Norval and Permelia

Norval and Permelia (Bird) Robbins

After the family arrived in Oregon, Norval took out a Donation Land Claim near other family members in the Stafford area, north and east of present-day Wilsonville.  There he met and married Permelia Bird, a member of another pioneer family: she was the granddaughter of Robert Bird, the namesake for the Bird cemetery where many of the Robbins family are buried.  The were married in the winter of 1858 and again Kate (Sharp) Jones has the story:  “It was the coldest day they had seen in Oregon and Benjamin Athey, one of the wedding guests, remarked that he thought the Robbins and Birds were mating out of season, since the guests nearly froze on their way to the wedding.”

On October 15, 1855, Norval Robbins enlisted as a private in Samuel Stafford’s Company in the 1st Regiment of Oregon Mounted Volunteers.  In his enlistment papers he was described as being six feet tall, with dark hair, hazel eyes, and light complexion.  His occupation was given as farmer.  Norval was sent to the Simcoe Valley in south central Washington where the Yakima Indian war was beginning.  Years later in Norval’s pension application, a friend named Caspar Hinkle stated that Norval “received a wound or hurt of some character and was sent by the sergeant with me to Oregon City.”  Norval saw little action, therefore, as he took sick on 22 November, a little more than a month after enlisting.  He never missed a reunion of the Indian War veterans however!

Norval and Permelia had five children, of whom four lived to adulthood.  The oldest son was named Oren Decatur Robbins, in honor of his father’s birthplace.  Next came Absalom Allen Robbins, named after a grandfather; little Absalom died at just under one year of age. Next in the family was Laura Leanna Robbins, then Christopher Carll Robbins, and finally Rufus Merritt Robbins.  Oren, Laura, and Chris were married but only the latter two had children.  Rufus died at the age of nineteen.  You will note similarities between the names of Robbins family members in Oregon with those back in Indiana; the family carried their naming patterns with them.

After living in the Stafford area until 1877, Norval and his family moved to eastern Oregon and were said to have settled about thirty-five miles east of Canyon City.  When the Snakes, Bannocks, and other local Indians began attacking settlers Norval removed his family from area.  They sought refuge at Heppner (perhaps with their Herren cousins?), and then returned to western Oregon for good.  In 1880 they settled in Logan east of Oregon City.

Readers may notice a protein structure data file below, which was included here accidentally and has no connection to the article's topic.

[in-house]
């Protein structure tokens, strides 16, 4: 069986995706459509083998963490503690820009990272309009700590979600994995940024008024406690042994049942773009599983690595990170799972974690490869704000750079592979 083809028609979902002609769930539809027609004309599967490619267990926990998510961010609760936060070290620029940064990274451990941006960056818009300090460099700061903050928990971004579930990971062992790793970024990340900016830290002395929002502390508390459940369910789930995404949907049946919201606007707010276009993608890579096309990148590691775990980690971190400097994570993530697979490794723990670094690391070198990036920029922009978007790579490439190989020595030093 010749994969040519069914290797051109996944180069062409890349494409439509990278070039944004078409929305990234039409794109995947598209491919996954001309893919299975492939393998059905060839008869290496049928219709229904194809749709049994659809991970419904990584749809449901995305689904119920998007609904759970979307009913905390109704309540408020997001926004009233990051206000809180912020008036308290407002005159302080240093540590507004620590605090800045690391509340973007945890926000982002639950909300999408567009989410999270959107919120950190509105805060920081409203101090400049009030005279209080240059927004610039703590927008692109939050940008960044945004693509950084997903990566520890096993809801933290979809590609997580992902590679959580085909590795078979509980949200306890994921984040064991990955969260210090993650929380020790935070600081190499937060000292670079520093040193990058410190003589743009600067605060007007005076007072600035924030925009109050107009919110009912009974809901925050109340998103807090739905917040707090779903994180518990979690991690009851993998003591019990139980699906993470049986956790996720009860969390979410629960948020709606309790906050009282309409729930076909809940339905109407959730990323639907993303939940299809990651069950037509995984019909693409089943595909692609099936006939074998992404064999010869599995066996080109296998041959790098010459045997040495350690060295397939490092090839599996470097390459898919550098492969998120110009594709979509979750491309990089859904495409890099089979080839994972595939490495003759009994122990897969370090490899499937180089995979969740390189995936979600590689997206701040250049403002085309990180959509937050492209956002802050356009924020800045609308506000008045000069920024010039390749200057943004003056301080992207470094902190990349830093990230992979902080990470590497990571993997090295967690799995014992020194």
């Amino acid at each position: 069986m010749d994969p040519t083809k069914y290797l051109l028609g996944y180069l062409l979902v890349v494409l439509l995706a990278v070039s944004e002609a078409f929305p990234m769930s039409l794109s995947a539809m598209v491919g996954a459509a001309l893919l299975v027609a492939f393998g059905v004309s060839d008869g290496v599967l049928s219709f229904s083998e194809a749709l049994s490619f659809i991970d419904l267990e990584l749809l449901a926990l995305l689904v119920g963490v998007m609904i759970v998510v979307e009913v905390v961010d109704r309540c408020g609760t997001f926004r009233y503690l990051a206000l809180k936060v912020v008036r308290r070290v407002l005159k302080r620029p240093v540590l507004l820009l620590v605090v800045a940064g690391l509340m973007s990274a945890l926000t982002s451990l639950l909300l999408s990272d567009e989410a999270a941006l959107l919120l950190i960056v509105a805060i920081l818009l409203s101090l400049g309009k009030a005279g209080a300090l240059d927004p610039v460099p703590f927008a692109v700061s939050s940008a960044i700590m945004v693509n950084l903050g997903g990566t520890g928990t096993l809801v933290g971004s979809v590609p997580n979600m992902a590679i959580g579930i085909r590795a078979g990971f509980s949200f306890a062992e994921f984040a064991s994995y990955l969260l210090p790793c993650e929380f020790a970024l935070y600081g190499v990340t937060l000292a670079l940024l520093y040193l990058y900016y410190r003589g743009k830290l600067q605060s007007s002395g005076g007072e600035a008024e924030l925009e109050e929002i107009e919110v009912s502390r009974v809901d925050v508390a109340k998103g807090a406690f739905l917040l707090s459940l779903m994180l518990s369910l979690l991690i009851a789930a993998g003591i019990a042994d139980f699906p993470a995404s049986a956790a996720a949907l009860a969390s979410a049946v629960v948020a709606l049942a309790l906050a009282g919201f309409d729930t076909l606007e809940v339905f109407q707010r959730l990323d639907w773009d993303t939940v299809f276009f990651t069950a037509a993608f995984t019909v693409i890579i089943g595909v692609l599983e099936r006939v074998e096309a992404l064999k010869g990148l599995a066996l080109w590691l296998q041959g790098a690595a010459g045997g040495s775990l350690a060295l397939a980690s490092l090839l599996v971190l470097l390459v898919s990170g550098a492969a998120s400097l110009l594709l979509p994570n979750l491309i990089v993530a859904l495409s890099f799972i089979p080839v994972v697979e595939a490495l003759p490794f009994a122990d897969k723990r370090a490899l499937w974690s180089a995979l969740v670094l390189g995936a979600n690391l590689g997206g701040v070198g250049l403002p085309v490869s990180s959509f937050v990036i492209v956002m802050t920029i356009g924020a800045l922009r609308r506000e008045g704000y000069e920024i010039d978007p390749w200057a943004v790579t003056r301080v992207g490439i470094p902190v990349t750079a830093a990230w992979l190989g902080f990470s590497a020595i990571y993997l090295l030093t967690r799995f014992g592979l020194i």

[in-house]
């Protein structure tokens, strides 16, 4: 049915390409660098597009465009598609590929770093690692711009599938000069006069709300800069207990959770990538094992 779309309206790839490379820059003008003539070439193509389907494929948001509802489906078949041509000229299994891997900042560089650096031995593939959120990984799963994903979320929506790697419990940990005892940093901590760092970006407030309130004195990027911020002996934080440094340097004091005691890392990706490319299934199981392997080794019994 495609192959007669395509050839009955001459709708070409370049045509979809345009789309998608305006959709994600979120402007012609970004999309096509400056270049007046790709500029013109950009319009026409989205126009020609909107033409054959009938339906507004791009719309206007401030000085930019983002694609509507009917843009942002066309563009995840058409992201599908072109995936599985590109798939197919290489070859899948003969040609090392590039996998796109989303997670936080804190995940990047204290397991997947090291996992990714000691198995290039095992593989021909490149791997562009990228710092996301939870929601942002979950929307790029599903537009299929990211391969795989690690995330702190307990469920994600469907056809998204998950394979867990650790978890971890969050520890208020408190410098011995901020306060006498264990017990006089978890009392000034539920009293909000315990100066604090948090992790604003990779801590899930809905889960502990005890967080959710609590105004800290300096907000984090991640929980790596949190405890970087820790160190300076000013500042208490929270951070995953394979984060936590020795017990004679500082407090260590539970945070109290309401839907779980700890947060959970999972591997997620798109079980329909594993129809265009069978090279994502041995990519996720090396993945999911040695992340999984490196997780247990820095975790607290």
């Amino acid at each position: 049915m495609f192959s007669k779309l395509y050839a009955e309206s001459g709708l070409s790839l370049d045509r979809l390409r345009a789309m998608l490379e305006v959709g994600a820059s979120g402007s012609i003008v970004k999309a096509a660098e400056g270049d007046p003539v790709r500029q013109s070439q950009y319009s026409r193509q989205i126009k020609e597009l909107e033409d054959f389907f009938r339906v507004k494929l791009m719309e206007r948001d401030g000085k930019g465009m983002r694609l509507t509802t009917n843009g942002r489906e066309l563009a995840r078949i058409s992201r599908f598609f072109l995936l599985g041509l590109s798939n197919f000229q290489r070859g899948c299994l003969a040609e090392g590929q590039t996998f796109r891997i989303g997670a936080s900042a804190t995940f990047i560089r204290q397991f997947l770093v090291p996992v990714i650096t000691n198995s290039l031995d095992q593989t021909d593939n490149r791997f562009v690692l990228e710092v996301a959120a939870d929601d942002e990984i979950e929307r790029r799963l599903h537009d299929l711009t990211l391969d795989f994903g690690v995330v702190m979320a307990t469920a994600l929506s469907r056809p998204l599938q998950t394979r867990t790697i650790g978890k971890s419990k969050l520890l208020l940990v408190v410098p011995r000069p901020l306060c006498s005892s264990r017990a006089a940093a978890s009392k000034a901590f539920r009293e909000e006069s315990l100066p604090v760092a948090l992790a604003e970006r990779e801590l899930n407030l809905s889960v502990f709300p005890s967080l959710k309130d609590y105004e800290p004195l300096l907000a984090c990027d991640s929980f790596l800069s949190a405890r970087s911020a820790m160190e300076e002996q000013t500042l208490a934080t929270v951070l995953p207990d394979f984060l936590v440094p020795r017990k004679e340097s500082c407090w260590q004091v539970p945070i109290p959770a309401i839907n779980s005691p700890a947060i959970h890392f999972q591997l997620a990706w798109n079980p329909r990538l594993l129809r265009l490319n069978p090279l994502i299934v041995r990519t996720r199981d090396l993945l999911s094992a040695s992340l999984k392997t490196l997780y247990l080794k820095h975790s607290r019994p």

Norval and Permelia older

Norval and Permelia (Bird) Robbins

In 1899, the following “personal mention” appeared in the Oregon City Enterprise:

“N. N. Robbins, janitor at the Barclay school had his leg broken on July 4th.  He attended the celebration at Logan and during the day his horse got loose and in attempting to catch him Mr. Robbins was kicked on the leg with the above result.”

I have some notes compiled by Robbins family historian Margaret Davis who was able to interview Kate (Sharp) Jones, as well as Lulu (Kirchem) Ward and Irene (Kirchem) Doust, granddaughters of Norval, in the 1960s.  Among the stories are the following, which provide a small flavor of the man.

Norval was a great practical joker, but like many practical jokers he couldn’t take a joke on himself.  He loved to tease his grandsons.  One day two of his grandsons tied a crow in a tree and ran yelling in the house for grandpa to get his gun.  Norval came running and shot the bird.  When it didn’t fall from the tree he realized he had been part of a ‘joke’, but he didn’t think it was very funny.

Another time he had been having trouble with animals getting his chickens.  Hearing a ruckus one day he went running to the chicken coop, where by the noise coming from the coop he realized that the animal was still inside.  Permelia had followed him and kept yelling at him not to get near as she was sure it wasn’t a weasel but a skunk, but, Norval was down on his stomach reaching into the hole to pull the animal out.  It was a very sad Norval a few minutes later when he found to his regret that it wasn’t a weasel but a very potent skunk.

Norval Robbins, the tough pioneer that he was, died on Christmas Eve 1926 at the age of 94, while his steadfast wife Permelia lived until 1932, dying at the age of 93.  Both are buried in the cemetery named for her grandfather, the Robert Bird Cemetery.

(Jacob Robbins-William/Absalom Robbins-Nathaniel/Nancy Robbins-Nathaniel Norval Robbins)